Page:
We believe to truly tackle disability-related harassment and hate crime there is no one size fits all solution; actions need to be appropriate for the local community. Local authorities – the police, schools, councils need to work in partnership with disabled people’s user led organisations to develop local policies and initiatives to tackle disability-related harassment and hate crime. That is why I welcome the case studies set out in this publication because they add to the evidence that partnership working is the right way forward to tackle these horrendous crimes.

The Strengthening DPULOs Programme recognises the difference that DPULOs are already making in their local communities in addressing disability hate crime. To ensure experience and best practise is shared, the Programme is publishing this collection of case studies as part of the ‘Making a Difference’ series.

Alongside this, we are actively using the £3 million Facilitation Fund to support DPULOs to undertake projects dedicated to disability hate crime. For example, Disability Rights UK is developing a project that will support local DPULOs through guidance, learning and capacity building to work in partnership to improve support for victims of disability hate crime. Similarly, BADGE is developing a pilot scheme aimed at delivering hate crime training and support to colleges, schools and vulnerable groups in the Bolton area.

Awareness and reporting of disability hate crime has never been higher, so now is the time to capitalise on the difference DPULOs can make in addressing hate crime in local communities.

I hope that sharing the difference DPULOs are already making will encourage other DPULOs to play a similar role in their local community and encourage police forces and others with responsibility for disability hate crime to work in partnership with DPULOs in their local communities.

Esther McVey MP
Minister for Disabled People.

1 Introduction

The seriousness and extent of disability hate crime – plus its causes and effects – have been captured in a series of reports and publications over many years, most recently reflected in the EHRC’s Inquiry into disability-related harassment ‘Hidden in Plain Sight’ and the debate in Westminster Hall in November 2011.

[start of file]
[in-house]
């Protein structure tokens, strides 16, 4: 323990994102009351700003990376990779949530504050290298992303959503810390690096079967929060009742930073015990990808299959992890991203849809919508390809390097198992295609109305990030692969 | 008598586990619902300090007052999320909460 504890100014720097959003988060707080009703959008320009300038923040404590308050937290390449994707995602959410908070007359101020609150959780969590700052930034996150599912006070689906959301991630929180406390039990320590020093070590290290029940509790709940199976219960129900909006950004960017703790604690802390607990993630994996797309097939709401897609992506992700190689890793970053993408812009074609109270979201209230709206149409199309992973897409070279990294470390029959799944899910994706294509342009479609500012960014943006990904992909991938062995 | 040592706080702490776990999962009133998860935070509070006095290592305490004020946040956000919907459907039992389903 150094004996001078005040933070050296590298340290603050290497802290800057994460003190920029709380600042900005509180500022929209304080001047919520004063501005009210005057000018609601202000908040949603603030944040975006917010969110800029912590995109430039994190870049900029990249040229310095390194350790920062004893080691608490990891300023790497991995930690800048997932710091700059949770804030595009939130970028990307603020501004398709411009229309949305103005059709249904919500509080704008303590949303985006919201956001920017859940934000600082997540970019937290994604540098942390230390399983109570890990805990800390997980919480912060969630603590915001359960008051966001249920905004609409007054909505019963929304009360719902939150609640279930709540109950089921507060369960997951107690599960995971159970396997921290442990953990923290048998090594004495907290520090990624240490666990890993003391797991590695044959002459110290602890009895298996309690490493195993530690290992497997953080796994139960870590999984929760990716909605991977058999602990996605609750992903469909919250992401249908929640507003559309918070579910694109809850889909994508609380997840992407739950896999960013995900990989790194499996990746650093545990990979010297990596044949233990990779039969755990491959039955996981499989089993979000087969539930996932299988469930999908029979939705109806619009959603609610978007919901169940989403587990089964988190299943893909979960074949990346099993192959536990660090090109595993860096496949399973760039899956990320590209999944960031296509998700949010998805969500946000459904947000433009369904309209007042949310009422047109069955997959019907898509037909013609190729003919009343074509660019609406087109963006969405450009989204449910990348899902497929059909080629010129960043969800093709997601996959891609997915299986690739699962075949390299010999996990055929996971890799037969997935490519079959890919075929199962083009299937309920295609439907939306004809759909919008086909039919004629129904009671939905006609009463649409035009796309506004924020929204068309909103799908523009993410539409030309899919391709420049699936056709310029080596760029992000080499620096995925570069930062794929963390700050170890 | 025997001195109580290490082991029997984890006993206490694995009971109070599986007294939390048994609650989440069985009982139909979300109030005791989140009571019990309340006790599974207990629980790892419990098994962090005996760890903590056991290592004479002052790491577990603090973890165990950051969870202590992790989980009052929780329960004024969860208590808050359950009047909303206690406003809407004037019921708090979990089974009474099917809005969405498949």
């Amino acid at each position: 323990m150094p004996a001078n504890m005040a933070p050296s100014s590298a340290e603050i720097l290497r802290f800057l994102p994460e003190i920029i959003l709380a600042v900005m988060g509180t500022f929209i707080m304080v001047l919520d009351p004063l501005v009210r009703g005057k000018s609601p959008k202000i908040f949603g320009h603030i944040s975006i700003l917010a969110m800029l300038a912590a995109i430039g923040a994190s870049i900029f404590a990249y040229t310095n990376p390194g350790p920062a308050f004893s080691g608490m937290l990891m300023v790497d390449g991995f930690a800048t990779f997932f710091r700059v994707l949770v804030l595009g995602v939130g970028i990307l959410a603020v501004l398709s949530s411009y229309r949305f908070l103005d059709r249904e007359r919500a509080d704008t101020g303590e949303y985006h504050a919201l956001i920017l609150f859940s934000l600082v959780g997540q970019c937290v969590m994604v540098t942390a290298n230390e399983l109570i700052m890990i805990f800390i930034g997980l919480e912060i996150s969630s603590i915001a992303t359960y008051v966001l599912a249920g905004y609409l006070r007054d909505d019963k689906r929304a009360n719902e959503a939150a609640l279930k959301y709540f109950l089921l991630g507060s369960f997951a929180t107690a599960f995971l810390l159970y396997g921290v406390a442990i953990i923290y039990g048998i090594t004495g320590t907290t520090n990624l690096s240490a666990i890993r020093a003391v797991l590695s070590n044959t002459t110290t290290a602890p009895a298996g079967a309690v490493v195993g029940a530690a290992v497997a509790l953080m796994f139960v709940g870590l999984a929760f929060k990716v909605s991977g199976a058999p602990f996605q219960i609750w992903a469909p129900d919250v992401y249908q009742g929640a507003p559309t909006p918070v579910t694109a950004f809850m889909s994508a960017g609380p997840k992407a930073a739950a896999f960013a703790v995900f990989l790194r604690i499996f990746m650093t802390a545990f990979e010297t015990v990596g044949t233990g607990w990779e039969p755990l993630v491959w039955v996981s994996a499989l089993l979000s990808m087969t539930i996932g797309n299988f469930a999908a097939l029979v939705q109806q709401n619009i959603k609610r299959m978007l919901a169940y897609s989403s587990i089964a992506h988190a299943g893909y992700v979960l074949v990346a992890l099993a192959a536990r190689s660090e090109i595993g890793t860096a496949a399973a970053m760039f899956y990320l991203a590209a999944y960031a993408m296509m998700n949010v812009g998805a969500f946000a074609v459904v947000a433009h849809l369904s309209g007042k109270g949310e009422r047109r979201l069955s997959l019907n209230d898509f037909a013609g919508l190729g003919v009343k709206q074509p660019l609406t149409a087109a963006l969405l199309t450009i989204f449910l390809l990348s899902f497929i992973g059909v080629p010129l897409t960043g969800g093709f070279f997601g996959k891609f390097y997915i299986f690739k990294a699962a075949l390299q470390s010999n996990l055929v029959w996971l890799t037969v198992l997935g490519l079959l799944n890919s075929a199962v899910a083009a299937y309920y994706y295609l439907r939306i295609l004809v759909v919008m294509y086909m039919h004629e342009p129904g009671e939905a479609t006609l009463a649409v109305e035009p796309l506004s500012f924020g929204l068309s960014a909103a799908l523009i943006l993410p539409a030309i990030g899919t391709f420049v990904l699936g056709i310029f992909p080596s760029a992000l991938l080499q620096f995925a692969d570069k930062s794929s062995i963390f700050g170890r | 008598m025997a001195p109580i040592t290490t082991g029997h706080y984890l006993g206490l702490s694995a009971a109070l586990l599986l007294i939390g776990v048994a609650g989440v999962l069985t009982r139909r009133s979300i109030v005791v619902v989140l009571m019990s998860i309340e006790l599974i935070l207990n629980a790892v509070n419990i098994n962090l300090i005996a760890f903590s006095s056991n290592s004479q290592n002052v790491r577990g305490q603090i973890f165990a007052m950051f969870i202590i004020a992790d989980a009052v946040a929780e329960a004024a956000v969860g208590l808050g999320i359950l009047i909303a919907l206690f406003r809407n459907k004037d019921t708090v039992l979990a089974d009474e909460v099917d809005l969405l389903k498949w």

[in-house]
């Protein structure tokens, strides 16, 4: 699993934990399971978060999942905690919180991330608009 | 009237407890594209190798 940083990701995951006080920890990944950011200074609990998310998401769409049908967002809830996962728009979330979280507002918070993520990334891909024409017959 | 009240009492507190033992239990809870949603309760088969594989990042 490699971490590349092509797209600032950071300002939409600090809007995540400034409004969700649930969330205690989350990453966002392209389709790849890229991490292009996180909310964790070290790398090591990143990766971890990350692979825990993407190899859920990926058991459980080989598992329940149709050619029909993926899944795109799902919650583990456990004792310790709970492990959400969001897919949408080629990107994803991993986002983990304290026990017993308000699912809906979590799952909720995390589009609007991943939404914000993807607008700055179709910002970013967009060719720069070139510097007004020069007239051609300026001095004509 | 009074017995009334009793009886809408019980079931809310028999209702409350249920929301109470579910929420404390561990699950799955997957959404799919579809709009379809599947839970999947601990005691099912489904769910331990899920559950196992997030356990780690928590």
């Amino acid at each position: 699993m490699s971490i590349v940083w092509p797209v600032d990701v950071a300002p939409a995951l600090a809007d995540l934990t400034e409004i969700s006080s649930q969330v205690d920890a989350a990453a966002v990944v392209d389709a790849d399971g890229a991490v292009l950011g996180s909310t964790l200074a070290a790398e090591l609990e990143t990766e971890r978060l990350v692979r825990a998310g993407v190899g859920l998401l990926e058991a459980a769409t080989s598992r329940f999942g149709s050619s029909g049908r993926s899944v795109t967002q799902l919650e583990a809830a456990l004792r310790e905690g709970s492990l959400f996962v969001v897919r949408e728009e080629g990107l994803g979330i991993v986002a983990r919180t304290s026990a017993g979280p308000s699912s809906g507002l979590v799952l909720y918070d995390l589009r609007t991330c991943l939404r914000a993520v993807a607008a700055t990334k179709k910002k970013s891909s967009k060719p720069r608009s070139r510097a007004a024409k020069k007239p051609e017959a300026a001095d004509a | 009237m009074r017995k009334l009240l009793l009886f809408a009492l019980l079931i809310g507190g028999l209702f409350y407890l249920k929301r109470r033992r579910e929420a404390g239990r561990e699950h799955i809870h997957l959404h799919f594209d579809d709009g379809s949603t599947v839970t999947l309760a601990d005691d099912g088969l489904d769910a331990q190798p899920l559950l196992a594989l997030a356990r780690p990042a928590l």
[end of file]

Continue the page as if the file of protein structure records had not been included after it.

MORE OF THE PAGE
To provide practical support for DPULOs at a local level, Access Dorset was commissioned to write and coordinate this collection of case studies. The case studies are based on information provided by the DPULOs themselves and demonstrate how nine DPULOs have made a difference in addressing disability hate crime. These particular case studies have been chosen to reflect the work being carried out across the country by DPULOs in communities which differ in make up and size.

Each of the case studies covers the following:

  • what the DPULO is doing to address disability hate crime in their local area;

  • what the results were – the outcomes achieved and how the DPULO is making a difference in its local community; and

  • key learning from each project.

The purpose of this collection of case studies is to:

  • celebrate and evidence the difference that DPULOs are already making in their local communities;

  • provide key learning points; and

  • suggest ten practical action points for police forces and local authorities – highlighting the tremendous asset that DPULOs represent in their local communities, and the variety of ways in which they can work with and through them to address disability hate crime.